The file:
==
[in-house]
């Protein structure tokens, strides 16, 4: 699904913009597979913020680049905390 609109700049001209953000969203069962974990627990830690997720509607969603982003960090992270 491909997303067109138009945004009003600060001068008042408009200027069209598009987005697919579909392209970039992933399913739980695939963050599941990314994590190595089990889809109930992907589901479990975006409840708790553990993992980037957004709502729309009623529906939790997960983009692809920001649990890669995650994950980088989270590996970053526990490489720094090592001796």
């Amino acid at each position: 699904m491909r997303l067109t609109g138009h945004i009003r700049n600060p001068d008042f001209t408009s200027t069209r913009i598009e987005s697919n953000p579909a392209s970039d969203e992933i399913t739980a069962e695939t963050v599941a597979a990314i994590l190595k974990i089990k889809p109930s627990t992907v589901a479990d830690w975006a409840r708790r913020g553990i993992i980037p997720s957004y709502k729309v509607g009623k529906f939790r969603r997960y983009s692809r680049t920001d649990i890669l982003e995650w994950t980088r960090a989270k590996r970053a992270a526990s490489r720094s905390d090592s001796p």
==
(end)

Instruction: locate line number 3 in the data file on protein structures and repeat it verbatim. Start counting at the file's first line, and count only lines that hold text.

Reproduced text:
């Amino acid at each position: 699904m491909r997303l067109t609109g138009h945004i009003r700049n600060p001068d008042f001209t408009s200027t069209r913009i598009e987005s697919n953000p579909a392209s970039d969203e992933i399913t739980a069962e695939t963050v599941a597979a990314i994590l190595k974990i089990k889809p109930s627990t992907v589901a479990d830690w975006a409840r708790r913020g553990i993992i980037p997720s957004y709502k729309v509607g009623k529906f939790r969603r997960y983009s692809r680049t920001d649990i890669l982003e995650w994950t980088r960090a989270k590996r970053a992270a526990s490489r720094s905390d090592s001796p």